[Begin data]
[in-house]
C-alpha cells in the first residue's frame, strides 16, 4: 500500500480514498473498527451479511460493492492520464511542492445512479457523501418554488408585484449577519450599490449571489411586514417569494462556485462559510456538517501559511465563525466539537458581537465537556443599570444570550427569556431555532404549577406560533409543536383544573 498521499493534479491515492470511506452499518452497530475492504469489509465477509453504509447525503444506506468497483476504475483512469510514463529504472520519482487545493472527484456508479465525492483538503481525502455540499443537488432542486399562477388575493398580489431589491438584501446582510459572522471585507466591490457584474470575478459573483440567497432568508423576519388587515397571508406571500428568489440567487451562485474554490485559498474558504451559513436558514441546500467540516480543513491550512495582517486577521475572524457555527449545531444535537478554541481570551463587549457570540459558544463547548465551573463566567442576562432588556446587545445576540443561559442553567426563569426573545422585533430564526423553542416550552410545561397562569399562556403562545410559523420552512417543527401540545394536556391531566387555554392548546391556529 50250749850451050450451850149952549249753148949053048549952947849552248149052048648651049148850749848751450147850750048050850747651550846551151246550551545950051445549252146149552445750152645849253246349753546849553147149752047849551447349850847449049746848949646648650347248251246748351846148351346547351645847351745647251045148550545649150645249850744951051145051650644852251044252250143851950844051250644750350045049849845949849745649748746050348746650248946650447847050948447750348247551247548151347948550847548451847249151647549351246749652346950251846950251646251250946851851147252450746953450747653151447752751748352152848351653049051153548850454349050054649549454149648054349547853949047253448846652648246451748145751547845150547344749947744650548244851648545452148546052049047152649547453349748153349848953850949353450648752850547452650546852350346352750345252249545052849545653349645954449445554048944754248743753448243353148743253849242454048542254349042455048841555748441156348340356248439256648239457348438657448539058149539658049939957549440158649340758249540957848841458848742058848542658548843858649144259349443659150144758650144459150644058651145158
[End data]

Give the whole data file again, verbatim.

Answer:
[in-house]
C-alpha cells in the first residue's frame, strides 16, 4: 500500500480514498473498527451479511460493492492520464511542492445512479457523501418554488408585484449577519450599490449571489411586514417569494462556485462559510456538517501559511465563525466539537458581537465537556443599570444570550427569556431555532404549577406560533409543536383544573 498521499493534479491515492470511506452499518452497530475492504469489509465477509453504509447525503444506506468497483476504475483512469510514463529504472520519482487545493472527484456508479465525492483538503481525502455540499443537488432542486399562477388575493398580489431589491438584501446582510459572522471585507466591490457584474470575478459573483440567497432568508423576519388587515397571508406571500428568489440567487451562485474554490485559498474558504451559513436558514441546500467540516480543513491550512495582517486577521475572524457555527449545531444535537478554541481570551463587549457570540459558544463547548465551573463566567442576562432588556446587545445576540443561559442553567426563569426573545422585533430564526423553542416550552410545561397562569399562556403562545410559523420552512417543527401540545394536556391531566387555554392548546391556529 50250749850451050450451850149952549249753148949053048549952947849552248149052048648651049148850749848751450147850750048050850747651550846551151246550551545950051445549252146149552445750152645849253246349753546849553147149752047849551447349850847449049746848949646648650347248251246748351846148351346547351645847351745647251045148550545649150645249850744951051145051650644852251044252250143851950844051250644750350045049849845949849745649748746050348746650248946650447847050948447750348247551247548151347948550847548451847249151647549351246749652346950251846950251646251250946851851147252450746953450747653151447752751748352152848351653049051153548850454349050054649549454149648054349547853949047253448846652648246451748145751547845150547344749947744650548244851648545452148546052049047152649547453349748153349848953850949353450648752850547452650546852350346352750345252249545052849545653349645954449445554048944754248743753448243353148743253849242454048542254349042455048841555748441156348340356248439256648239457348438657448539058149539658049939957549440158649340758249540957848841458848742058848542658548843858649144259349443659150144758650144459150644058651145158